As you can probably tell by now, many of these comics involved male bonding between Oliver Queen and other tough guys. But it wasn’t a total sausage fest. Dinah Lance had a strong presence and a well-rounded arc throughout the series. For one thing, after dealing with the trauma of the earlier torture scene, Dinah got to rescue Ollie when he found himself in a similar predicament and break with the gender stereotype. And crucially, The Longbow Hunters had introduced Shado, a mysterious Japanese archer whose family had suffered in a WWII internment camp. She became part of a cool yearly tradition – Mike Grell wrapped Shado-related storylines around Ollie’s birthdays, with the two characters growing increasingly closer. Grell also gave Shado her own spinoff mini-series, the hard-hitting Song of the Dragon.
In another Grell-written spinoff, The Wonder Year, the writer expanded Green Arrow’s origin (he had already briefly reimagined it in The Longbow Hunters and, with greater detail, in the neat Secret Origins #38). This series was particularly fun because it was set in the 1970s, so Grell got to play with that era’s own brand of conspiratorial paranoia (the kind you see in movies like The Parallax View or The Conversation). What’s more, we got to see Ollie trying out his old costume:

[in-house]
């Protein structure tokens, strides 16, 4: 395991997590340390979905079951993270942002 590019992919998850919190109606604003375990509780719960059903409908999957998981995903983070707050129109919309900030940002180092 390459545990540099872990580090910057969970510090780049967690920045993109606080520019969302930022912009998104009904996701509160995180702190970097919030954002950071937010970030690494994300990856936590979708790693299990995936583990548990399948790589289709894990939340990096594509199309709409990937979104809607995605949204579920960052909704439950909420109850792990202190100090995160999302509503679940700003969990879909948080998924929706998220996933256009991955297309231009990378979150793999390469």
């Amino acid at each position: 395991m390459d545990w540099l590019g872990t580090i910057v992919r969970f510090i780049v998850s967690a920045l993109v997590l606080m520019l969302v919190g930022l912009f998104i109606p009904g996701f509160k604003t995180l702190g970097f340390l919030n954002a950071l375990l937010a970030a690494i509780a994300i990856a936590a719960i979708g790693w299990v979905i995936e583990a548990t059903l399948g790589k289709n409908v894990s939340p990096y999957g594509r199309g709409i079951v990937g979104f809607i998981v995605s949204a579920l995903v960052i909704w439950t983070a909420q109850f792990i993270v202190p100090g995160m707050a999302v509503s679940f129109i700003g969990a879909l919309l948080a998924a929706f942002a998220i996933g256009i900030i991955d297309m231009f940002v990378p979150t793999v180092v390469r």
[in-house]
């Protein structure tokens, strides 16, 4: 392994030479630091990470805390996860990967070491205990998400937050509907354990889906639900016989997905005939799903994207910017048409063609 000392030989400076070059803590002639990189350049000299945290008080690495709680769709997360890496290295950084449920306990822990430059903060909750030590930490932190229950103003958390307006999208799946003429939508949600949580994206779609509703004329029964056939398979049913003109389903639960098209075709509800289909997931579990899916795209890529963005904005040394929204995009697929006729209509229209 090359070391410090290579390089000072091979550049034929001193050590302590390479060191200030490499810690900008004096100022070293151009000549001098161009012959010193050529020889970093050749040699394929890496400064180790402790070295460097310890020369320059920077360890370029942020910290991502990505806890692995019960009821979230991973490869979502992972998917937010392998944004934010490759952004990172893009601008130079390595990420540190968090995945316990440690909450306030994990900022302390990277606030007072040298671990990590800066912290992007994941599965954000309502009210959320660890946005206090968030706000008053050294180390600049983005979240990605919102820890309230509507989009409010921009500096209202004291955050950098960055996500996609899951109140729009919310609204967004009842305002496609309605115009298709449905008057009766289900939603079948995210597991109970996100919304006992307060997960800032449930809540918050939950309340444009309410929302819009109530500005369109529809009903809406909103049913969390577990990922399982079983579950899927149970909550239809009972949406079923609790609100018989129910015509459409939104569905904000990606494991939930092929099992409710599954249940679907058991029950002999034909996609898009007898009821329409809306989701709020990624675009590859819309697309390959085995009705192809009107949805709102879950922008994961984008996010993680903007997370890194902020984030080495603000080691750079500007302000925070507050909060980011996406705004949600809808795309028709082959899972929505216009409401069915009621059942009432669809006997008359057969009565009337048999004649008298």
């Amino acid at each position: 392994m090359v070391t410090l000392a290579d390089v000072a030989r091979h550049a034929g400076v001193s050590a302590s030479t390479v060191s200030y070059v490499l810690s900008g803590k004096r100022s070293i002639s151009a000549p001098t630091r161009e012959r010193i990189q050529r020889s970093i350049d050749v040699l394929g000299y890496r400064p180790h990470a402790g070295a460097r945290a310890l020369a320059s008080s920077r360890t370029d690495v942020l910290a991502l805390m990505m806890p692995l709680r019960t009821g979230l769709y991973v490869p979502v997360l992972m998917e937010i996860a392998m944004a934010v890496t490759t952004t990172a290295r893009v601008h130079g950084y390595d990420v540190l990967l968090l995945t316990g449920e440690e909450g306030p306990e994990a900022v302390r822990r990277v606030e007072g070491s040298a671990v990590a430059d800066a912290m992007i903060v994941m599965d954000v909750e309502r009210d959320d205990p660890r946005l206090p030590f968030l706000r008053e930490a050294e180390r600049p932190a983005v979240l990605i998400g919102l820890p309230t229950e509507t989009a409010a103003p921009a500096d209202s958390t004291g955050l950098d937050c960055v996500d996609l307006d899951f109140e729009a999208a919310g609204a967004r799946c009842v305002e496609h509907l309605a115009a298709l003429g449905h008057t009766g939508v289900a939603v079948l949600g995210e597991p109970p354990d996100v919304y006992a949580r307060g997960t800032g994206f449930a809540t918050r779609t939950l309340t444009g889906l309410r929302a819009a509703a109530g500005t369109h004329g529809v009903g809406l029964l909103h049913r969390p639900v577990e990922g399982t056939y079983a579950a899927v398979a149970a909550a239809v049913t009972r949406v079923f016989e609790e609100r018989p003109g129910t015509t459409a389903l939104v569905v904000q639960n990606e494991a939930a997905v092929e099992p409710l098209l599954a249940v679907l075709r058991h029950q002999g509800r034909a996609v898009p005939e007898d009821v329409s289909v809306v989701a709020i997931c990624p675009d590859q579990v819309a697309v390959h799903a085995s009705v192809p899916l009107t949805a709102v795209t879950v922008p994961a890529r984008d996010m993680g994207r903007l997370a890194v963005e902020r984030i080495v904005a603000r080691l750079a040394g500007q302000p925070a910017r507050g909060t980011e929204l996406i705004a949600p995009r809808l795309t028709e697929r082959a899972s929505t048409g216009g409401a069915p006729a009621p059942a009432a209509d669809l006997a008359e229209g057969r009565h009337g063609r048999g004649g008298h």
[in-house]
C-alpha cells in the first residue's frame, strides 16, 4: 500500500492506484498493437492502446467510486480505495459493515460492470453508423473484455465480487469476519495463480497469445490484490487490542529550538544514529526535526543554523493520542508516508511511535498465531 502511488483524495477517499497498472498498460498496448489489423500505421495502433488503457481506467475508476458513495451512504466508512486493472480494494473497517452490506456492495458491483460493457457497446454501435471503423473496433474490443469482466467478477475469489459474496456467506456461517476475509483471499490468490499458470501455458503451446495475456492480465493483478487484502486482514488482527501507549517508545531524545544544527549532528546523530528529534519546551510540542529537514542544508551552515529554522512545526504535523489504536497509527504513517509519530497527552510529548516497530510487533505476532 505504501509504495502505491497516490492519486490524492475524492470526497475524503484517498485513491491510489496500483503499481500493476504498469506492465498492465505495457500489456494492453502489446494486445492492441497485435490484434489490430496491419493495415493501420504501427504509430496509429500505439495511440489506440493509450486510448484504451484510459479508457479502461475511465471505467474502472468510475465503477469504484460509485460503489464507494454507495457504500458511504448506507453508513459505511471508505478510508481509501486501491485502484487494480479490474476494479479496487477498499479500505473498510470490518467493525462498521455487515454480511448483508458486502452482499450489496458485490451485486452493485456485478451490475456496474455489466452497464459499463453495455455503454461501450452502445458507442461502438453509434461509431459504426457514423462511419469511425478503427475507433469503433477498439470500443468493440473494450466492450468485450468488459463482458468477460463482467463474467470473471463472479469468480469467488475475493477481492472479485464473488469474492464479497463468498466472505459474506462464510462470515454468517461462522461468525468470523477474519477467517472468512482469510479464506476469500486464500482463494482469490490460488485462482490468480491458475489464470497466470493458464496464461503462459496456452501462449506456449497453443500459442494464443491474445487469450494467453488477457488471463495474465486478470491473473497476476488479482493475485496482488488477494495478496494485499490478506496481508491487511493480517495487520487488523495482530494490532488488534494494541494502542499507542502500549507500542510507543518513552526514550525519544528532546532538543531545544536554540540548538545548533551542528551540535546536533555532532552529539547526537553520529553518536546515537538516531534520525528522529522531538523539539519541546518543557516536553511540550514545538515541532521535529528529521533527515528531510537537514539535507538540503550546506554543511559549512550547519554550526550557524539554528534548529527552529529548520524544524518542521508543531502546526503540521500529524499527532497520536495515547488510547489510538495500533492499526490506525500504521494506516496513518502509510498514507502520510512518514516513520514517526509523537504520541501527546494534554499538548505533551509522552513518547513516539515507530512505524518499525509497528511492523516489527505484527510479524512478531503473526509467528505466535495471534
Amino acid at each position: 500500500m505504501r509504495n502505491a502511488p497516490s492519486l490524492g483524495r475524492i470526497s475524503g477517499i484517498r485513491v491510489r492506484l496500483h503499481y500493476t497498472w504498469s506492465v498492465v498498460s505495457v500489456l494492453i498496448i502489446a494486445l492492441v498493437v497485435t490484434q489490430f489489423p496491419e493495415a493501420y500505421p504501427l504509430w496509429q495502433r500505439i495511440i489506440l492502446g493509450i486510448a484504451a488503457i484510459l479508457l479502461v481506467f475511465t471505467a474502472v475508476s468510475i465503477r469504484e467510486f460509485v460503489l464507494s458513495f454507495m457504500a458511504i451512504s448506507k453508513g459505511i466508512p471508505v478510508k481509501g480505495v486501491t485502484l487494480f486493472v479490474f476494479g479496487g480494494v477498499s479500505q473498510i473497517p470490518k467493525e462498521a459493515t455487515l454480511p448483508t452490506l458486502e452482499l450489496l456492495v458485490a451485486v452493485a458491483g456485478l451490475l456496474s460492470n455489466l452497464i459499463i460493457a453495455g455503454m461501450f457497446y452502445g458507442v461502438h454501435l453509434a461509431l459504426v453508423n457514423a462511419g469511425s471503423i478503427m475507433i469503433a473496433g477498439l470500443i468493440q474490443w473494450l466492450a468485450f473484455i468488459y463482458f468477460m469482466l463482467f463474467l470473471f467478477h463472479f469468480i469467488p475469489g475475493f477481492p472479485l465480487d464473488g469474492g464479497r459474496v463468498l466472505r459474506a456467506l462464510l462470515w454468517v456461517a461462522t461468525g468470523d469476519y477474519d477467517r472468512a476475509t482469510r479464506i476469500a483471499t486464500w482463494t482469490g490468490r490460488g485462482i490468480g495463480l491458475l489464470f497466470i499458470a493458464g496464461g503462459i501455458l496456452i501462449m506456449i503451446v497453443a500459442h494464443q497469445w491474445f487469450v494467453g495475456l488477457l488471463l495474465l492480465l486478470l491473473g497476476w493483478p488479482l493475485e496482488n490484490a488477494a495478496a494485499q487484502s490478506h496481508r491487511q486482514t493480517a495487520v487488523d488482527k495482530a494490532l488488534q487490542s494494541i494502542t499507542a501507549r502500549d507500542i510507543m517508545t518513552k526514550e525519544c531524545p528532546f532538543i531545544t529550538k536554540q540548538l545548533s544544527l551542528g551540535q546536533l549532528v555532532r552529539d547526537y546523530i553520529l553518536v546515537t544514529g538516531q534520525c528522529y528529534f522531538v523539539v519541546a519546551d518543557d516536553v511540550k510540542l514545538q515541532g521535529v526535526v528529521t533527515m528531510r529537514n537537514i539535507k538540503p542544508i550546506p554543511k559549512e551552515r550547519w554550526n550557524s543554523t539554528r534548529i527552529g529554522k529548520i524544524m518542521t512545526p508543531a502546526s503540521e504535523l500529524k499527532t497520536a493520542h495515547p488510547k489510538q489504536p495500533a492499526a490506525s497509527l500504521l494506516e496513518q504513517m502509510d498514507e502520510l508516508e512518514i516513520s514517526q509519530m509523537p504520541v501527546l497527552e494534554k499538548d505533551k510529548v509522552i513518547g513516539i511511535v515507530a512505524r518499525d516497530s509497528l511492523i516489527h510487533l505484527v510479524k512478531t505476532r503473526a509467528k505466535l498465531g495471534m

Unsurprisingly, after Mike Grell left Green Arrow the tone of the book quickly turned quite superhero-y, which at the time actually felt like a refreshing change. Since then, attempts to explore the character have scored almost as many hits as misses. Chuck Dixon’s enjoyable run on the title followed up on Grell’s contributions even though it mostly focused on Ollie’s son, Connor Hawke. Kevin Smith’s flawed yet entertaining run returned the focus to Oliver Queen, but this version had no recollection of the events of The Longbow Hunters or anything since then – in fact, neither Smith nor his successor Brad Meltzer shared Grell’s spirit of down-to-earth antics, instead they proudly embraced the full mythology of the DC Universe.
More recently, the writer-artist-colorist team of Jeff Lemire, Andrea Sorrentino, and Marcelo Maiolo did a hyperkinetic take on the rebooted Oliver Queen that clearly drew some inspiration from the Grell era, although it was much more inward-looking, with little interest in contemporary affairs. Also, I’m pretty sure the creators of the Arrow TV show aren’t completely unfamiliar with those comics…
At the end of the day, Mike Grell’s work on Green Arrow remains essential reading for fans of hardcore vigilante action and gritty crime fiction, particularly those who also get a kick out of Batman’s more street-level exploits!
NEXT: The Punisher.